Assignment 5: Critical Analysis
1 Paste your critical analysis in here (maximum 2500 words)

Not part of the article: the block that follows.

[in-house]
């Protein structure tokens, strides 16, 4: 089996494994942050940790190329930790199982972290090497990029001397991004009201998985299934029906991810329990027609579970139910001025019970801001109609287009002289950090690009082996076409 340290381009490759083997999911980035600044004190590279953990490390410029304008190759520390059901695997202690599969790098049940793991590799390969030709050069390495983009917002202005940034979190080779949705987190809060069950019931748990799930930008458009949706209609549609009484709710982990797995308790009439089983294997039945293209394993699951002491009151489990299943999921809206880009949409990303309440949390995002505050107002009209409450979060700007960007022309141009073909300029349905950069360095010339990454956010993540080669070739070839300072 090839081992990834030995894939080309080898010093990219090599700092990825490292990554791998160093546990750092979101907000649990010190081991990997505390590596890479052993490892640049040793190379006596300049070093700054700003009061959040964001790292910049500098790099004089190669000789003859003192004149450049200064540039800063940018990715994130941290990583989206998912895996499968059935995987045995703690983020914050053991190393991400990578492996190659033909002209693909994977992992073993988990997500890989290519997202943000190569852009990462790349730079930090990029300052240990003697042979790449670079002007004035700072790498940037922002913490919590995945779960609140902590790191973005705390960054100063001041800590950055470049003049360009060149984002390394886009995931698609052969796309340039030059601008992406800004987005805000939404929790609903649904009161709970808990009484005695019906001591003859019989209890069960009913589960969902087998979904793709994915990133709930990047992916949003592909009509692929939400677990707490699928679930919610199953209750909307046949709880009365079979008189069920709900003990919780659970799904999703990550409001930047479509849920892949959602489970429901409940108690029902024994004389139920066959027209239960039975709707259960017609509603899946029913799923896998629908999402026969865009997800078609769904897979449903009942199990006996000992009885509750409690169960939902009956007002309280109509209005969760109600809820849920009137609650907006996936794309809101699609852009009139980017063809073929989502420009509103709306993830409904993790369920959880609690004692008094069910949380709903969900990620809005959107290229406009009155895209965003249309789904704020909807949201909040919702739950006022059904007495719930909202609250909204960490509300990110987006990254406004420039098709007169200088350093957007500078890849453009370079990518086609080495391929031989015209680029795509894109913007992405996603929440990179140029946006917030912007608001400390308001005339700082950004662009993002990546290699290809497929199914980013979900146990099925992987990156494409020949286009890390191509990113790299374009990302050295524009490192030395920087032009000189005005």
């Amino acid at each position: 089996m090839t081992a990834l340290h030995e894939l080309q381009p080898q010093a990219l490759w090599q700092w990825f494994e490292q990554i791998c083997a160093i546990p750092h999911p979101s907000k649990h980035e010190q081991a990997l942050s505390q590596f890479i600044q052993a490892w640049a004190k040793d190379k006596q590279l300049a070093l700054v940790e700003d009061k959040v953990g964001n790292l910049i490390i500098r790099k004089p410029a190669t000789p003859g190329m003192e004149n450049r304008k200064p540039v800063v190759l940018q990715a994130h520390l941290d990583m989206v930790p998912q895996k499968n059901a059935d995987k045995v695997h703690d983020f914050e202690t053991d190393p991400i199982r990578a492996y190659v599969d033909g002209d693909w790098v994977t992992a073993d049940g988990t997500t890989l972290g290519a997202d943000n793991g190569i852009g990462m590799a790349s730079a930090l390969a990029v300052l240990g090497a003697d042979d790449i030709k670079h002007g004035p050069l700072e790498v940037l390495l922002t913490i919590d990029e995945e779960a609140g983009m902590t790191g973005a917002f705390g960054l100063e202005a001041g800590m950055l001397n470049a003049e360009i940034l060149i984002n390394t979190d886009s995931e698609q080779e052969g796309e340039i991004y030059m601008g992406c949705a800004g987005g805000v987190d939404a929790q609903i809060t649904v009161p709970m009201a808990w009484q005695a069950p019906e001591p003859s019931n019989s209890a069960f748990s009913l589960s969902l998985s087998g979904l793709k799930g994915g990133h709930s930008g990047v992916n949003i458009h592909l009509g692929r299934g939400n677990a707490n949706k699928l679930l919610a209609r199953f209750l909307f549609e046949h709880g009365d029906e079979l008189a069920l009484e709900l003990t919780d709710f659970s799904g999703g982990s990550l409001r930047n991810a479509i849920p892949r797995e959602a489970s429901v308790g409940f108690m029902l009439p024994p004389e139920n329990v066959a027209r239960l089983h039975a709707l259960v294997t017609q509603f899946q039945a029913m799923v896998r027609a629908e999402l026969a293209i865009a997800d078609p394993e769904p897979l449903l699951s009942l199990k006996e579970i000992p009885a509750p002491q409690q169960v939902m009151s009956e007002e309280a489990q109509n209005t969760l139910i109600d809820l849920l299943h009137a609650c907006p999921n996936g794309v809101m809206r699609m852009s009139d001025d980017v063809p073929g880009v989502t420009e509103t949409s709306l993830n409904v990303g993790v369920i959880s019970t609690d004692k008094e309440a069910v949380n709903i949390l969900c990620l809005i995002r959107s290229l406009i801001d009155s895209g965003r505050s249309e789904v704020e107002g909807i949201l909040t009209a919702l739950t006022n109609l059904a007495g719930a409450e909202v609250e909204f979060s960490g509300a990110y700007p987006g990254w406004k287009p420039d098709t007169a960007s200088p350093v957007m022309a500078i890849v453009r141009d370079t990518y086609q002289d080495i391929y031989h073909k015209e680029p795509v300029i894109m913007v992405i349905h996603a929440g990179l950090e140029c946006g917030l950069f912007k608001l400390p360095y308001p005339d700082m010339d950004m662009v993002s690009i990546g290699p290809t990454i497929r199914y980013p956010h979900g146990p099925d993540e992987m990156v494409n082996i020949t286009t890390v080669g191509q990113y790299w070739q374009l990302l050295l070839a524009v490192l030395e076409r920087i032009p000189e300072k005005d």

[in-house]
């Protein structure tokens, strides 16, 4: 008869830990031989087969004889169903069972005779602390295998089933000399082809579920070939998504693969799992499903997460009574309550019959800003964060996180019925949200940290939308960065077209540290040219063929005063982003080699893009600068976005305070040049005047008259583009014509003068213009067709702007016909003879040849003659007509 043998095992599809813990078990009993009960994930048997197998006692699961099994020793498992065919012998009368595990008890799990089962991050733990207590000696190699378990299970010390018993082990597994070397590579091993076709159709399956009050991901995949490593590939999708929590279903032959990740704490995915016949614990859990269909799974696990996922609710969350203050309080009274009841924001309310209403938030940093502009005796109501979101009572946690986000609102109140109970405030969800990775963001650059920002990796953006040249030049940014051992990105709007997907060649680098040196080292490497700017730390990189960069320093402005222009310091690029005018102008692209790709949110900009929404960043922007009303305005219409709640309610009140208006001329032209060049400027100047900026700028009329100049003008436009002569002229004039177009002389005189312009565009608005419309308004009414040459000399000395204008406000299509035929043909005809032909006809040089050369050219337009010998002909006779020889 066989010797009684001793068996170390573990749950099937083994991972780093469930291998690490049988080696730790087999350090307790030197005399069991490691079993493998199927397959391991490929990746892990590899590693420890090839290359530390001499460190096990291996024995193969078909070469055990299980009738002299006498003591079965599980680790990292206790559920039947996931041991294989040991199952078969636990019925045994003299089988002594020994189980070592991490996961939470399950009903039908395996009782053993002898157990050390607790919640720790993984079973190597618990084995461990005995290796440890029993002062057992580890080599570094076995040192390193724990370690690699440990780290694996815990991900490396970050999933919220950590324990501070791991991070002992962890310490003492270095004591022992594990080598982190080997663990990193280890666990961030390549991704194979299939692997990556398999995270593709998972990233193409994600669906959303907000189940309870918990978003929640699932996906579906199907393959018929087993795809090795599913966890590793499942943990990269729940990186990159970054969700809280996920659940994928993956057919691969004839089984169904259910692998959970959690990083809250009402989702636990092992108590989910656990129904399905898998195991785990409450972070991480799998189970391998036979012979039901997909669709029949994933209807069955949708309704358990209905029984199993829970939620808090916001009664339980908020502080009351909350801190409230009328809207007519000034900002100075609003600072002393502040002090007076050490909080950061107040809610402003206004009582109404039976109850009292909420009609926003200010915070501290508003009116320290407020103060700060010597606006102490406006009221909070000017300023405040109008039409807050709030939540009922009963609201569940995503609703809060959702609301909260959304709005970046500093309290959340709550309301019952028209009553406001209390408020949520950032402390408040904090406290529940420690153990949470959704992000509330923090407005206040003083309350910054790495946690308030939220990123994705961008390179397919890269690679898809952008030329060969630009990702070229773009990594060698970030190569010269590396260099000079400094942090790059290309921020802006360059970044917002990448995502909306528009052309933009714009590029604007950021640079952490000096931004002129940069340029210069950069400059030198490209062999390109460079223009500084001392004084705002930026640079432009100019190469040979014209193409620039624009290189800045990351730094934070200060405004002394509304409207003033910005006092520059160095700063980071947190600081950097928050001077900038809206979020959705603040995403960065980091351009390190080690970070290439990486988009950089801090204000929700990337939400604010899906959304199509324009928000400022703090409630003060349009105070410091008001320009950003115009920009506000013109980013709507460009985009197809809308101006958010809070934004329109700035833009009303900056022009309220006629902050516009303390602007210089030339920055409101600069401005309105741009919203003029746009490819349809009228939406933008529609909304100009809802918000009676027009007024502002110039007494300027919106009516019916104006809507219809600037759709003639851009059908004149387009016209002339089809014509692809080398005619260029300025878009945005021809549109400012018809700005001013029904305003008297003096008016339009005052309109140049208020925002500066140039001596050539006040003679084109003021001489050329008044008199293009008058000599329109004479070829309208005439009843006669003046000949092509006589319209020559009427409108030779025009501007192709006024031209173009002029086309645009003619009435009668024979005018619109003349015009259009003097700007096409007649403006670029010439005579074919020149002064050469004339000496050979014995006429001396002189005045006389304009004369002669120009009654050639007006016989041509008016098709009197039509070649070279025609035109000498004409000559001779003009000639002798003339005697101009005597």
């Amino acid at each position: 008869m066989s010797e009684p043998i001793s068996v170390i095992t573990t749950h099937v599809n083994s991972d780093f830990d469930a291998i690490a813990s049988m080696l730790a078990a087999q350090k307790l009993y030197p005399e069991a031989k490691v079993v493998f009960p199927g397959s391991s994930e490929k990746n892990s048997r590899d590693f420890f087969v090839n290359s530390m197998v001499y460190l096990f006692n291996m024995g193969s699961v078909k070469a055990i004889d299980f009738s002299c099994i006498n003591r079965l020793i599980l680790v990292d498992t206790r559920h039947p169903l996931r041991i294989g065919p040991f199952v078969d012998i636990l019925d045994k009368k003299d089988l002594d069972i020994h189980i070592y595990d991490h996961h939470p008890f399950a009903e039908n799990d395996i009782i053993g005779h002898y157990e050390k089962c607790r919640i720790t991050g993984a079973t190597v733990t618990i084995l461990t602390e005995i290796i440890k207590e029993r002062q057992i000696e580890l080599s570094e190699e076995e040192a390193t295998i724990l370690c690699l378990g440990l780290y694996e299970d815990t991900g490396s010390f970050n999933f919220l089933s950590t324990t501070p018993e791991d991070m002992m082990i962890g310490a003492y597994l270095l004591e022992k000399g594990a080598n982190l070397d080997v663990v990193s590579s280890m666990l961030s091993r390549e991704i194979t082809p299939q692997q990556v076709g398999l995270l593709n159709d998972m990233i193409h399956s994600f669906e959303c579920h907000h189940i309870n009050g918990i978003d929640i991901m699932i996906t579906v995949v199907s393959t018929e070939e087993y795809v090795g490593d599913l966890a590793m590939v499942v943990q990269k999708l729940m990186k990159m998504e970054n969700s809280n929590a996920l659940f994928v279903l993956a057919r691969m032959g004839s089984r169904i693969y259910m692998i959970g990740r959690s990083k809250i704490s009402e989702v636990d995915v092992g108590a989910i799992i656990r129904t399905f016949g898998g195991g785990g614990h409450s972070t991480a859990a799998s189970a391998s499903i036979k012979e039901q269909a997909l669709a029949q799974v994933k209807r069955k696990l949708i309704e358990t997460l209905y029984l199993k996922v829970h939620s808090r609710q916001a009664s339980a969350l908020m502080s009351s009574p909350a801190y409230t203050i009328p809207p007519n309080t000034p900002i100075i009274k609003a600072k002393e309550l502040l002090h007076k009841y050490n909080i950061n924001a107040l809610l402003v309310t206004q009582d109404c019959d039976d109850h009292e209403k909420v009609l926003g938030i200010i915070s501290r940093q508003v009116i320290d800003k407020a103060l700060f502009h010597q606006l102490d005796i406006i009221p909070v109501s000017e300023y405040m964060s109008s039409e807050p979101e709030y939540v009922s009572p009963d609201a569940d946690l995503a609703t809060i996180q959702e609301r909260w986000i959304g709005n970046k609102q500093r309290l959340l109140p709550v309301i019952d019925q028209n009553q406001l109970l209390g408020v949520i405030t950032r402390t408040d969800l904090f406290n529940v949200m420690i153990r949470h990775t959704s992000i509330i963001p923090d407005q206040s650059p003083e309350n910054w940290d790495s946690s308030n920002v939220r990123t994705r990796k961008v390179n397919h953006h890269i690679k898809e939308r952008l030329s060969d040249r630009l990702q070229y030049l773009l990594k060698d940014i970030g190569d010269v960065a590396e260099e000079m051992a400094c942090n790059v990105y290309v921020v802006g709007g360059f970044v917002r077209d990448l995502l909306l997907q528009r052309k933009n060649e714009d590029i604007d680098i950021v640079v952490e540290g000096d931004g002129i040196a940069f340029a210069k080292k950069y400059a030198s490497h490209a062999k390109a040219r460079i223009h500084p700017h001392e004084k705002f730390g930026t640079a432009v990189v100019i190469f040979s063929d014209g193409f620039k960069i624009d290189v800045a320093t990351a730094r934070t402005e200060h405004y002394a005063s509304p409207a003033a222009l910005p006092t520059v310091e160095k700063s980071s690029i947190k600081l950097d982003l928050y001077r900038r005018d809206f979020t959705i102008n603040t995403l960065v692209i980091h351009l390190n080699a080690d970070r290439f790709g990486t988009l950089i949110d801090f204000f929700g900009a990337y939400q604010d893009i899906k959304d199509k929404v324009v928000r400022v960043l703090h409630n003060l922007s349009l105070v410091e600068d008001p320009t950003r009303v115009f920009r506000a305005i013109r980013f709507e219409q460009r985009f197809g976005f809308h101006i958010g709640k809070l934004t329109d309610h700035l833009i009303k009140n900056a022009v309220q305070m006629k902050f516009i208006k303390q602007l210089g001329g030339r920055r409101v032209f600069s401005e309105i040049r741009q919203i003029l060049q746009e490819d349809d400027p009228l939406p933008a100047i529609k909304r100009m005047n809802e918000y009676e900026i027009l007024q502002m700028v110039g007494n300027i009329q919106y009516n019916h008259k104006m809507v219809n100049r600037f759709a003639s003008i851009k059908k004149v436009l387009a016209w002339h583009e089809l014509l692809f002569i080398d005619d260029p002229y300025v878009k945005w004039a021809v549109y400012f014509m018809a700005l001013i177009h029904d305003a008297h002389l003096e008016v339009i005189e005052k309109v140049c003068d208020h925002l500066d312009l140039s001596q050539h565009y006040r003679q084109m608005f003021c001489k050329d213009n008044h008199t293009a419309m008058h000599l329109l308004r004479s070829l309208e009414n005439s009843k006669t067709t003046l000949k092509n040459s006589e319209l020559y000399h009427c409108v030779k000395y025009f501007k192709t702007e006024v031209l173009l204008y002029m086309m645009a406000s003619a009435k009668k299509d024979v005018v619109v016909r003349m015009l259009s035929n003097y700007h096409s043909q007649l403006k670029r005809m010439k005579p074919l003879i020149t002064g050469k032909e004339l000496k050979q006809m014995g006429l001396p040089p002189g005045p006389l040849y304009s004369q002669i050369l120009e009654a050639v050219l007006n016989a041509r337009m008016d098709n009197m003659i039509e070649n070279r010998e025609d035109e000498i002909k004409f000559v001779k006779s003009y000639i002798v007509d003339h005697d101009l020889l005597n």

Countless new books are published every month, but only a small number achieve coveted best-seller status. The list of books labeled "Top-Ten" by The New York Times often is diverse, with genres ranging from mass-market fiction to autobiography. Although every book is different, each best seller strikes a chord with the population at large for one reason or another, resulting in sky-rocketing sales figures. Rosamunde Pilcher's September is no exception. September, a romantic work of fiction, enjoyed best-seller status in 1990. Several aspects of the novel are typical of best-sellers: it presents life in an idealized light, it is easy to read, and it is the follow-up novel to its author's earlier best-seller. These qualities are present in many other best-selling novels, so September is in many ways reflective of what characteristics can make a book become a best-seller. But not everything about the novel is illustrative of other best-sellers. Unlike many others, September de-emphasizes scandal and immorality. While many novels depend on shocking readers with violence or crime, Pilcher's novel instead highlights morality and virtue. Pilcher's glorified portrayal of life in the Aird and Balmerino families certainly contributed to September's success. Close family and friend relationships, lush scenery, and lavish settings grace the novel's pages, presenting readers with a lifestyle that is often sought-after but less often achieved. Although the novel is set in Scotland, the families represent perfect American dream dynamics. In September, readers with less-than-perfect lives can escape into a world where two happily closely-knit families' largest problems are soap opera-scaled: the novel's central action involves preparing for a large birthday party, and its largest conflict involves an argument between husband and wife about fidelity. The Airds -- Edmund, Virginia, and their son Henry -- are a happy, healthy, wealthy family, and their greatest problem involves sending Henry away to a prominent private school. They live in a home that has been passed down through generations of Airds and lies comfortably in the heart of a luscious, green glen. The Balmerinos, too, have a successful family life. Archie and Isobel have a healthy relationship with their daughter, Lucilla, despite her not living at home. Both families share a sort of friendship with each other that many readers envy. Archie and Edmund were childhood friends, and now their two families are intertwined and often operate as one large, supportive family. In today's society of broken homes and alienation from one's neighbors, this intricate, intimate circle of friends and family seems ideal to many readers. For this reason, many readers choose to read September as a way of tasting the good life. Everything about September is picture-perfect, but that does not mean its characters are infallible. Even the Airds and Balmerinos have problems; however, their problems are always neatly resolved, always in the most desirable ways. Real life may not always lead to a happy ending, but through reading September, readers can vicariously enjoy quick and easy solutions to every one of life problems. Perhaps the best example of this tragedy-turned-fairy tale scenario is Pandora's suicide near the end of the novel. Pandora, Archie's estranged sister, has returned to Strathcroy for the first time in twenty years. After a marvelous visit with her family and friends, Pandora downs a bottle of sleeping pills before drowning herself in a nearby loch. This heart-wrenching tale alone might draw some readers because of its tragic nature. But more readers like a happy ending than a tragic one, and Pilcher delivers just that. Seeking consolation, the Balmerinos hunt down Pandora's physician, who explains that Pandora was -- unbeknownst to the family and the reader -- suffering from terminal cancer. Both the family and the reader are relieved. Her suicide is no longer senseless or inexplicable, but rather a tragedy with which the reader can sympathize. Pandora's cancer is an explanation we all can hold onto. In Pilcher's world, no one suffers without cause, and every crisis has a reasonable explanation. Again, readers are drawn to Pilcher's work because of her representation of life as a picture-perfect world where one can count on wrong always being rectified. This representation not only garnered a large readership, but also prompted several reviewers to praised Pilcher's work. "Pilcher writes safely -- crises are introduced then quickly disposed of before one even gets a chance to fret over the potential acts of murder, adultery, and other illicit deeds are nipped in the bud," said Denise Perry Donavin in a review for Booklist. "However, she does have the ability to pull readers into her created world and make them glad when such family, romantic, and financial difficulties are smoothed out." This presentation of life as an ideal is a common characteristic among many best-selling novels. Many best-sellers depict at least one aspect of life as being almost too perfect, causing readers to soak in every detail of life as it could have been. Danielle Steel novels, for example, often feature romantic relationships that many women long for. Readers without stunningly handsome husbands and glamorous lifestyles can realize their dreams for at least a few hours while curled up with a paperback. Or readers with a taste for adventure can take in a James Bond novel and live vicariously through the man who always turns out on top of the game. Through her presentation of glorified friend and family relations, Pilcher is simply giving readers a taste of living an ideal life -- a common convention for best-sellers. In addition to its subject matter's appeal to readers, September is a book that is intellectually approachable for a wide audience -- another factor that contributed to its success. The novel is printed in a number of editions including mass market paperback, a format that appeals to many readers because of its accessibility and affordability. It is marketed to reader with an average income and average education -- in effect, September is marketed to the general public at large, rather than alienating readers with lower-level educations. The novel is one that can be read passively, without much analyzing or concentration. Even the most intense conflicts -- such as when Virginia Aird tells Henry she does not wish to drive him to boarding school -- are narrated with straightforward simplicity. "But [Henry] was gone, his footsteps stamping up the stairs to the sanctuary of his bedroom. Virginia, gritting her teeth, closed her eyes and wished that she could close her eyes as well. It came. The deadly slam of his bedroom door. Then silence" (Pilcher, 285). September's plot is not complex, nor is its vocabulary intellectually demanding. The novel is focused more around character and plot than scholarly literary value. It does not challenge the reader's intellect. Readers instead select September because it is an engaging, though perhaps simple, story. And many readers, who are more interested in entertainment value than intellectual stimulus, find such novels appealing. This broad accessibility is a common characteristic of many best-selling novels. Bridget Jones' Diary, by Helen Fielding, uses colloquial language and ordinary vocabulary to engage readers into the story of Bridget's daily ups and downs. She deals with problems like weight loss and smoking that are not earth-shattering, but instead these problems are familiar to a large audience. Widespread appeal, then, is an important element of a best-selling novel. Another important factor in propelling September to best-seller status is the success of Pilcher's earlier novel, The Shell Seekers. The Shell Seekers has sold close to four million copies worldwide and remained on national best-seller lists for two years, according to St. Martin's Press, Pilcher's publisher. The Shell Seekers was published in 1987. September hit bookshelves three years later, and by that time Pilcher had accumulated a sizable fan base. Many Shell Seekers fans probably purchased the book in hopes of finding an equally satisfying novel. A reader who reviewed September on Amazon.com is one such reader. "I was a huge fan of The Shell Seekers, so I had to try another Pilcher novel. This novel was as good [as] if not better than The Shell Seekers," the reader said. Some other readers who may not have read The Shell Seekers probably had heard of Pilcher's success and purchased September based on recognition of the author's name. Once an author has one best-selling novel, his or her novels are far more likely to achieve best-seller status because of the power of name recognition. Readers who liked previous books by an author are likely to purchase subsequent works because they anticipate being equally satisfied with the work. This emphasis on name recognition is apparent even by examining the cover art of September's book jacket. The jacket-- like many other successful authors' covers -- features the author's name in larger print than the book's title. This calls attention to the author and immediately draws Pilcher fans to the work. Many other best-sellers have benefited from author recognition. Books by authors like Danielle Steel, Mary Higgins Clark, and John Grisham grace The New York Times best-sellers list month after month, year after year, largely because of their widely-recognized names. In some cases, books by previously successful authors become best-sellers solely because of the author's name recognition and sales figures do not reflect the book's own popularity. Such was the case with Joseph Heller's Something Happened, the novel that followed his largely popular Catch-22. Although Something Happened received many bad reviews and its sales rates dropped relatively quickly, it initially achieved best-seller status, largely due to consumers' recognition of Heller's name. But based on several contemporary reviews, September did not share the short-lived success of Something Happened. September's initial sales figures were boosted by its author's success, but the novel also seems to have satisfied readers' expectations. Many favorable reviews linked September to The Shell Seekers, which probably contributed to its success as a follow-up novel. Readers "familiar with The Shell Seekers will be pleased to see one of its minor characters playing a major role here," said a reviewer for Publisher's Weekly. Other reviewers said September is just as good as Pilcher's earlier best-seller. September "adds up to a rich and entertaining read, not quite so suspenseful as The Shell Seekers, but equally enjoyable," said Aiken in Book World. Many qualities of September are fairly typical of best-sellers; however, the novel's success also was influenced by its de-emphasis of immorality and scandal, which is an unusual quality for a best-seller. Published in 1990, September hit bookshelves alongside novels by Stephen King, Anne Rice, and Mary Higgins Clark. These authors, in contrast to Pilcher, use murder, adultery, gore, and horror to shock and wow readers into purchasing their work. But September leaves out these dark elements and instead presents the reader with a surprisingly wholesome alternative. Pilcher draws a mass readership from people who are thirsty for a book with wholesome, polite charm. "While her peers strain to outdo one another in outrage -- carnage, sleaze, the Pudding that ate Chicago -- Pilcher brazenly dares to ground her novels in virtue," said a reviewer in the Los Angeles Times Book Review. Although Pilcher's characters are not saints, they commit relatively few scandalous deeds compared to other authors' best-selling counterparts. Little Henry Aird steals a bus schedule from his housemaid, and Virginia cheats on Edmund in a time of personal weakness. But compared to other authors' dependence on shock value and testing limits, Pilcher's September provides readers with a reaffirmation of the value of virtue -- a quality that earned critical acclaim. "Since that is so improbable in the real world, I contend that in fiction -- in some areas of fiction -- this is a virtue and fills a need," said Joan Aiken in The Washington Post's Book World. Although Pilcher's focus on virtue is not necessarily typical of best-selling fiction, it is not entirely unique, either. For example, Tuesdays With Morrie, Mitch Albom's novel that now tops Amazon.com's "100 Hot Books list" also leaves out elements of scandal and shock; this novel instead emphasizes the value of relationships and personal growth. For both Pilcher and Albom, this shift away from negativity likely contributes to their novels' success because of the self-improvement, feel-good craze that marks the 1990s. Many chart-toppers of the decade focus on self-improvement, spirituality, and morality. In 1993, John Gray's Men Are From Mars, Women are From Venus became a nationwide best-seller, reflecting the growing popularity of self-help books. In 1994, William J. Bennett's The Book of Virtues claimed a spot on the best-sellers' list, again reflecting this social shift toward morality. Given this social trend, the absence of violence or scandal in Pilcher's work probably adds to her popularity, despite the rarity of this practice in modern fiction. In short, a number of factors contributed to September's success as a best-selling novel, most of which are common characteristics among other best-sellers. The novel allows readers to escape the real world and vicariously experience the successful lives of its characters, as many other best-sellers also do. Like many best-sellers, September is written with average-level vocabulary and a simple plot and is therefore accessible to a large number of readers. The novel was Pilcher's follow-up work to her earlier best-seller, The Shell Seekers, and thus had the advantage of name recognition -- also a huge factor for many other best-sellers. Unlike many best-sellers, September emphasizes morality over scandal, reflecting social movements of the 1990s. Any month of the year, September boasts numerous qualities that exemplify best-selling novels. Works Cited Amazon.com's Customer Book Reviews: http://www.amazon.com/exec/obidos/ASIN/0312924801/o/qid=944707591/sr=2-1/002-8619109-7828224 Booklist. Vol. 86. March 15, 1990. p.1395. Los Angeles Times Book Review. May 20, 1990. Publisher's Weekly. Vol. 237. March 16, 1990. Washington Post Book World. Vol. 20. April 29, 1990. p.1.